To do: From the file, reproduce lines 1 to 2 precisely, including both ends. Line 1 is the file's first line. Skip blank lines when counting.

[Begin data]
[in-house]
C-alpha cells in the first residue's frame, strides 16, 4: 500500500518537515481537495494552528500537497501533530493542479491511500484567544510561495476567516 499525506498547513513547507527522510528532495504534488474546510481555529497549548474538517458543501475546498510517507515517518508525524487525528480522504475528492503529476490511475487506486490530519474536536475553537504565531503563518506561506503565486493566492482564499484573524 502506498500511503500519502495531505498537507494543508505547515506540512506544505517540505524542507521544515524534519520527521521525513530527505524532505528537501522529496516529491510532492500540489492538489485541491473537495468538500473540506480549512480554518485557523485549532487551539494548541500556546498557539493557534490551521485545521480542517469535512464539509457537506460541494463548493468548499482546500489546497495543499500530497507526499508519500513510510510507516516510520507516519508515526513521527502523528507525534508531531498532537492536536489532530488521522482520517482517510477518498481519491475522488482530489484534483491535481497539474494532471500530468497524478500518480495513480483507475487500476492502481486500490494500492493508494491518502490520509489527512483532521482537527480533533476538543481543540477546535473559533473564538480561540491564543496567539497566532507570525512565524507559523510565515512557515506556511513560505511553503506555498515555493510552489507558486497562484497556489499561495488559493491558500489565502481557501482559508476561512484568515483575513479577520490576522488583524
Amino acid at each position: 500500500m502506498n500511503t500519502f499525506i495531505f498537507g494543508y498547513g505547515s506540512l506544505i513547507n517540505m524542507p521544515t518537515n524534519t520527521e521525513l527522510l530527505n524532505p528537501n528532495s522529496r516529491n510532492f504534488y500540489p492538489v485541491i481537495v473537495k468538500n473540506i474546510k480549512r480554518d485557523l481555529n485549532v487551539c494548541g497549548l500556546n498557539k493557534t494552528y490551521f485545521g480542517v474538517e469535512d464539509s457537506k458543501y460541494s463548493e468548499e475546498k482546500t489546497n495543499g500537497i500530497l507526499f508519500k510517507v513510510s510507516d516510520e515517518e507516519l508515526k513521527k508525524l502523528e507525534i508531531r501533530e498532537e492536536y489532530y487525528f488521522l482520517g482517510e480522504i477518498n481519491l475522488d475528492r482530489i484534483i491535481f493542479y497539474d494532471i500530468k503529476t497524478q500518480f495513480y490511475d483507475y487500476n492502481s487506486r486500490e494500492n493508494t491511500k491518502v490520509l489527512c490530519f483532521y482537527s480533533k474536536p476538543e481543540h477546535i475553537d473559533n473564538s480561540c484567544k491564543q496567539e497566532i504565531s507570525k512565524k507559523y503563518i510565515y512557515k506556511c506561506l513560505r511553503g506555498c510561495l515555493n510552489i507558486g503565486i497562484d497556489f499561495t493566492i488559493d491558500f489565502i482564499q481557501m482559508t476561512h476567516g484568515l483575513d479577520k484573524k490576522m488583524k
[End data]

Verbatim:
[in-house]
C-alpha cells in the first residue's frame, strides 16, 4: 500500500518537515481537495494552528500537497501533530493542479491511500484567544510561495476567516 499525506498547513513547507527522510528532495504534488474546510481555529497549548474538517458543501475546498510517507515517518508525524487525528480522504475528492503529476490511475487506486490530519474536536475553537504565531503563518506561506503565486493566492482564499484573524 502506498500511503500519502495531505498537507494543508505547515506540512506544505517540505524542507521544515524534519520527521521525513530527505524532505528537501522529496516529491510532492500540489492538489485541491473537495468538500473540506480549512480554518485557523485549532487551539494548541500556546498557539493557534490551521485545521480542517469535512464539509457537506460541494463548493468548499482546500489546497495543499500530497507526499508519500513510510510507516516510520507516519508515526513521527502523528507525534508531531498532537492536536489532530488521522482520517482517510477518498481519491475522488482530489484534483491535481497539474494532471500530468497524478500518480495513480483507475487500476492502481486500490494500492493508494491518502490520509489527512483532521482537527480533533476538543481543540477546535473559533473564538480561540491564543496567539497566532507570525512565524507559523510565515512557515506556511513560505511553503506555498515555493510552489507558486497562484497556489499561495488559493491558500489565502481557501482559508476561512484568515483575513479577520490576522488583524